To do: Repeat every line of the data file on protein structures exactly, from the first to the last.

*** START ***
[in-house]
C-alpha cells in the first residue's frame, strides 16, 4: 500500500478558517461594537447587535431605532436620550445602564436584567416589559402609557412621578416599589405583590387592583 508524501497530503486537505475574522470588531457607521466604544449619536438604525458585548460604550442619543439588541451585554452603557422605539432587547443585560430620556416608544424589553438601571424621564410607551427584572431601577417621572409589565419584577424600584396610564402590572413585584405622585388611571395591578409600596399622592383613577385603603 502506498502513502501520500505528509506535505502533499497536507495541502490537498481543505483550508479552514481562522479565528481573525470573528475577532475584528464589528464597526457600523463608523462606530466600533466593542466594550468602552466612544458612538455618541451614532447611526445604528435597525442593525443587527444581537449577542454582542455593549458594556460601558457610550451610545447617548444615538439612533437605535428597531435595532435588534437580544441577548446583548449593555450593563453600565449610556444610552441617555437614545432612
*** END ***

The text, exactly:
[in-house]
C-alpha cells in the first residue's frame, strides 16, 4: 500500500478558517461594537447587535431605532436620550445602564436584567416589559402609557412621578416599589405583590387592583 508524501497530503486537505475574522470588531457607521466604544449619536438604525458585548460604550442619543439588541451585554452603557422605539432587547443585560430620556416608544424589553438601571424621564410607551427584572431601577417621572409589565419584577424600584396610564402590572413585584405622585388611571395591578409600596399622592383613577385603603 502506498502513502501520500505528509506535505502533499497536507495541502490537498481543505483550508479552514481562522479565528481573525470573528475577532475584528464589528464597526457600523463608523462606530466600533466593542466594550468602552466612544458612538455618541451614532447611526445604528435597525442593525443587527444581537449577542454582542455593549458594556460601558457610550451610545447617548444615538439612533437605535428597531435595532435588534437580544441577548446583548449593555450593563453600565449610556444610552441617555437614545432612